Disinformation and antisemitism in the context of Hamas' terror attack on Israel
An interview with CeMAS Co-CEO Josef Holnburger

Since Hamas' brutal attack on Israeli civilians on October 7, numerous propaganda narratives of Palestinian terrorist organizations have been spreading online - fueled by algorithms that cater to an audience of millions. Our partner CeMAS (Center for Monitoring, Analysis and Strategy) analyzes these trends through systematic online monitoring of actors who spread antisemitic and dehumanizing worldviews. In an interview, CeMAS co-executive director Josef Holnburger talks about antisemitic and anti-democratic narratives circulating on online platforms and the impact they bring to the analog world.

More on this topic here.

What narratives can be found on popular social media & messenger platforms since Hamas' attack on Israel on October 7? Which actors are spreading them and how big is their reach?

JH: Since October 7, a great deal of disinformation has been circulating - much of it in Germany as well. In this context, in addition to the already problematic messenger platform Telegram, on which a large part of the conspiracy ideology and far-right milieu is organized, the messenger service X, formerly Twitter, has also established itself as a particularly wide-reaching multiplier of disinformation.

Very shortly after the terrorist attacks by the islamist and antisemitic Hamas, for example, false claims were made by the conspiracy ideology milieu that the Israeli government had known about these attacks and had deliberately allowed them to happen. In other words, the Israeli government was alleged to be complicit in the brutal murders of its own people. Here, traditional antisemitic conspiracy narratives are adopted - Jews are here insinuated to actually be perpetrators themselves. Unfortunately, this development was not surprising; rather, it shows how great the potential and parallelism of antisemitism and conspiracy narratives is.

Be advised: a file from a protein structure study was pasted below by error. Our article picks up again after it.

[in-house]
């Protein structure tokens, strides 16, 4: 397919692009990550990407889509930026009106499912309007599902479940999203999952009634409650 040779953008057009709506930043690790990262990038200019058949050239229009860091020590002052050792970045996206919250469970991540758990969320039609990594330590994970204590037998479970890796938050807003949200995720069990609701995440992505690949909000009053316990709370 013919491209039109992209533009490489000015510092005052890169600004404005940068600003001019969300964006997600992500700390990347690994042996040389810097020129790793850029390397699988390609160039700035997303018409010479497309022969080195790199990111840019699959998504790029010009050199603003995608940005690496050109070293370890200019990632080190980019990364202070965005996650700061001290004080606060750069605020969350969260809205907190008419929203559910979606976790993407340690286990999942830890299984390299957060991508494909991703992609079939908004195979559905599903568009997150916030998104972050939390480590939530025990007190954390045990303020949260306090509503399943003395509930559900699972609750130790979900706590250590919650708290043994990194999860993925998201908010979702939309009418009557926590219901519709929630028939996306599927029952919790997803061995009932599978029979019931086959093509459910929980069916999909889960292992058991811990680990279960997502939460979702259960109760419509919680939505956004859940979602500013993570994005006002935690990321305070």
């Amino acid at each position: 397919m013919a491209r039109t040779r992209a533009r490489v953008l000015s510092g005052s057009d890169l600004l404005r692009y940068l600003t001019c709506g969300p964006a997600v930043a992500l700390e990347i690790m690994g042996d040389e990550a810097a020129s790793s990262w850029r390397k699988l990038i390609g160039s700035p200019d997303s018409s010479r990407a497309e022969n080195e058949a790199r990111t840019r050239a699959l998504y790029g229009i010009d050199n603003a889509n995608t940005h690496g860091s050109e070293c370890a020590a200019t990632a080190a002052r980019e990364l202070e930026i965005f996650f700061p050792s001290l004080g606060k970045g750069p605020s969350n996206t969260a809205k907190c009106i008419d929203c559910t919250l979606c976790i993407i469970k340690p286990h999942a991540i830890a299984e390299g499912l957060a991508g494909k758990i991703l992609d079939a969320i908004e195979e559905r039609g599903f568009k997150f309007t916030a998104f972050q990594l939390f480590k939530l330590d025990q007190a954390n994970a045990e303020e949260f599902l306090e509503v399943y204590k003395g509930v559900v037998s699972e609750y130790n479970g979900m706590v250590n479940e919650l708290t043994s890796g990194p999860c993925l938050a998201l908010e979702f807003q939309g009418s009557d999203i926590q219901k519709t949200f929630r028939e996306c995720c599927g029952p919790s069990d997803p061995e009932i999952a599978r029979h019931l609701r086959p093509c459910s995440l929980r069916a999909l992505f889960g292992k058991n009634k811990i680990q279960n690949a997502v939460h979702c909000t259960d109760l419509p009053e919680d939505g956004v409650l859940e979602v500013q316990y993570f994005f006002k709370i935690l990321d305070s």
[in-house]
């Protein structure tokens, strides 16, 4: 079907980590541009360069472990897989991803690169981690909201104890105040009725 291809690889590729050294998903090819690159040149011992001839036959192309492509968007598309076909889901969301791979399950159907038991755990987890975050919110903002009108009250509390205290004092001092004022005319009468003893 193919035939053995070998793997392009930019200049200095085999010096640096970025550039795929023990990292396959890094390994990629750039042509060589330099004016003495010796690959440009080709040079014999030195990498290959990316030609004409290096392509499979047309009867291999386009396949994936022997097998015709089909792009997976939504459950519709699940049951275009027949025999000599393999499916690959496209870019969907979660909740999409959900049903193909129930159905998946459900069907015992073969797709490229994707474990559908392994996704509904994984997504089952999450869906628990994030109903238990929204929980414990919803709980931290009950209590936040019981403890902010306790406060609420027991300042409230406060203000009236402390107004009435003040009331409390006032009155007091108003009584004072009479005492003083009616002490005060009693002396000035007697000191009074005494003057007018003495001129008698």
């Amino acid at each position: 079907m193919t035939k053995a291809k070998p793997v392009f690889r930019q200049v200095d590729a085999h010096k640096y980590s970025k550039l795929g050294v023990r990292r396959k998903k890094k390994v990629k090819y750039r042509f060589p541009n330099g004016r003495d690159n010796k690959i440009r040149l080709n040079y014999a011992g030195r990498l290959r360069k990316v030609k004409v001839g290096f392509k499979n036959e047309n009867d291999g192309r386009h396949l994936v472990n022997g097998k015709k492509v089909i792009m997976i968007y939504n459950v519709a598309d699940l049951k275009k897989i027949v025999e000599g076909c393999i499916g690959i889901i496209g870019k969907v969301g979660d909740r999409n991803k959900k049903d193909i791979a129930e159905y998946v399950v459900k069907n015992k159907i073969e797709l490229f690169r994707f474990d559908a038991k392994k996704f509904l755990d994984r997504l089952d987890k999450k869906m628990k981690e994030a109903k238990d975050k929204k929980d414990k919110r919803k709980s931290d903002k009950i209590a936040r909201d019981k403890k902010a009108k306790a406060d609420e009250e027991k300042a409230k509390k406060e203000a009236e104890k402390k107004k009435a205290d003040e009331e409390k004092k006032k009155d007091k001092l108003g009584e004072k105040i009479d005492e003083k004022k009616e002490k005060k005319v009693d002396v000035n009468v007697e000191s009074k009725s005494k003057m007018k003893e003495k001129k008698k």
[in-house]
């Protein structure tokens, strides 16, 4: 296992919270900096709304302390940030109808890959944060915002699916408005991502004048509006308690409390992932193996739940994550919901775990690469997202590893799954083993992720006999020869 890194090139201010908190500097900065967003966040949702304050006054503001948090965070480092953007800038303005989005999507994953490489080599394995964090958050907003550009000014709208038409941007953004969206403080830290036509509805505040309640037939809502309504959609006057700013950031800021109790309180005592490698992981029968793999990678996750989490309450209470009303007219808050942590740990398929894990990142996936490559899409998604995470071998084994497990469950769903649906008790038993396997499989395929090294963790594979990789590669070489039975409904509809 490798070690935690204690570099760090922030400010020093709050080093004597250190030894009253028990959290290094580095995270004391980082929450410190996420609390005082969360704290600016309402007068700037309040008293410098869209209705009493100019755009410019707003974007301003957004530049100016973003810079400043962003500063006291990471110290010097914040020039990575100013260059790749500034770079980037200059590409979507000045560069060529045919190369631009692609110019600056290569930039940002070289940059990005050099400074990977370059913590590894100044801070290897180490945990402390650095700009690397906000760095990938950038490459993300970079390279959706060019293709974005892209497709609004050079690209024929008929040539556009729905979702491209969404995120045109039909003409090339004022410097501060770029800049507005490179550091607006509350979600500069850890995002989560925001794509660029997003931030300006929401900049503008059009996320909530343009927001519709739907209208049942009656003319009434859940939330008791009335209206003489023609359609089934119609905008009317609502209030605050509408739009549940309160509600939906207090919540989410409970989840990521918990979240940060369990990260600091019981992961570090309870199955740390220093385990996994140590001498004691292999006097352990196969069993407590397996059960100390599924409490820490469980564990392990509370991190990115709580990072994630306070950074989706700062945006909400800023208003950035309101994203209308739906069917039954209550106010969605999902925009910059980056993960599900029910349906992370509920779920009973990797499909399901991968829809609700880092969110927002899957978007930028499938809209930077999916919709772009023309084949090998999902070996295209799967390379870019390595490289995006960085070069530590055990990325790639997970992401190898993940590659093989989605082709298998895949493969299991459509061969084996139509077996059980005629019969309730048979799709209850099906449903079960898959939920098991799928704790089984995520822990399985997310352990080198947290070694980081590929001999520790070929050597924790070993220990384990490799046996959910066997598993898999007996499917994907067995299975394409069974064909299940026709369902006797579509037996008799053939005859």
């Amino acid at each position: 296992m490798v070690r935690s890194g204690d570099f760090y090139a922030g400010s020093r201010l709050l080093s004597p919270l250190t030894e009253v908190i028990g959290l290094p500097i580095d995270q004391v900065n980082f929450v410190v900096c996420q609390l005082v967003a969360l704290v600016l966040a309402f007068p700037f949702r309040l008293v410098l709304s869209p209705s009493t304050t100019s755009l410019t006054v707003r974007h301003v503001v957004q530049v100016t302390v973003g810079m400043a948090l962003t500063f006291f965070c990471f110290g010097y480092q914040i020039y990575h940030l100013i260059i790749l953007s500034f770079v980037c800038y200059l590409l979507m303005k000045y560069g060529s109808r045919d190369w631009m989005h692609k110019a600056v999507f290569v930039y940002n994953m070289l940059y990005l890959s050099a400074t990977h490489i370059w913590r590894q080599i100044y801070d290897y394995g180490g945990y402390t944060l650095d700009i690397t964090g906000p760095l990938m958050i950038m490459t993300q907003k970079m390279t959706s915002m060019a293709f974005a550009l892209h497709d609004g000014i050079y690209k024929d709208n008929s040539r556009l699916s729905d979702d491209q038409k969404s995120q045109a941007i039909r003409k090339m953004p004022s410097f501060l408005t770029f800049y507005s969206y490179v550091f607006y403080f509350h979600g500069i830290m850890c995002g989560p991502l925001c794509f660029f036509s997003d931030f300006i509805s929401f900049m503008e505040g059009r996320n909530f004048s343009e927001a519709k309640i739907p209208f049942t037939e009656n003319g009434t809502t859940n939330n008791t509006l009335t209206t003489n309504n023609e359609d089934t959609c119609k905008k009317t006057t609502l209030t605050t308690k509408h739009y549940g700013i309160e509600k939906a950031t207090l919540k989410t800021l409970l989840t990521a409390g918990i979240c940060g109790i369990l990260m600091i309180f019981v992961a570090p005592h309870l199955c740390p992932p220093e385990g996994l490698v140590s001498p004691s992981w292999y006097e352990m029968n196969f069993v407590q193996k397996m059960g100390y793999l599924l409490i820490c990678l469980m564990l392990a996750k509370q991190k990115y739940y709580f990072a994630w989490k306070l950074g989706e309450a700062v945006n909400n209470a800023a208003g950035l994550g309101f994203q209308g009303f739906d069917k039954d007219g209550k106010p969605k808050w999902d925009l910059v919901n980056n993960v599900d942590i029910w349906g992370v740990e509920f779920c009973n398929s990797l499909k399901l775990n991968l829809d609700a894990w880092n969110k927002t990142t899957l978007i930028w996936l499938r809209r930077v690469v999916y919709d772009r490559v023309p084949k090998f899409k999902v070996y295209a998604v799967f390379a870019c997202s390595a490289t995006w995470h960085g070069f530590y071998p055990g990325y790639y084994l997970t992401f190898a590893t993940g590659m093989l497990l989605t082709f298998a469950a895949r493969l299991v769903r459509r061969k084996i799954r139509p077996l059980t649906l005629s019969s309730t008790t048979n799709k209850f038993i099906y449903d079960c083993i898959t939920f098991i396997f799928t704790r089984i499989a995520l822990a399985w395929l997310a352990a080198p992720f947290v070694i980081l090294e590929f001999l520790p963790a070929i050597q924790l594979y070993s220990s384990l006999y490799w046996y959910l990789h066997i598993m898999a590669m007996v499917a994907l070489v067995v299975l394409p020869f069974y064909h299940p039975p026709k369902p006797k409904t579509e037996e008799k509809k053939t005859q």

In addition, there is disinformation from Russia - once again, this situation is used to weaken solidarity with Ukraine, for example: For instance, by spreading disinformation that Hamas had received weapons supplies from Israel - a lie.

Can we already see what consequences the massive "pollution" of the social media landscape with disinformation and antisemitism are having on the analog world? To what extent does digital hate correspond to an analog danger for those affected?

JH: The impact of disinformation is very massive, but it is always underestimated: attitudes that have existed for decades can change within a few years via disinformation. We see this, for example, regarding trust in vaccinations or the legitimacy of democratic election results.

Especially in the context of the terrorist attack on Israel, it is now important for journalism to carefully check its sources and Hamas' claims. The example of an alleged rocket attack on a hospital in the Gaza Strip makes this particularly clear: here, even established German media had reproduced Hamas' statements, which subsequently turned out to be lies. The disinformation fueled antisemitic world views, were heard again and again at antisemitic demonstrations, and also led to attacks on synagogues.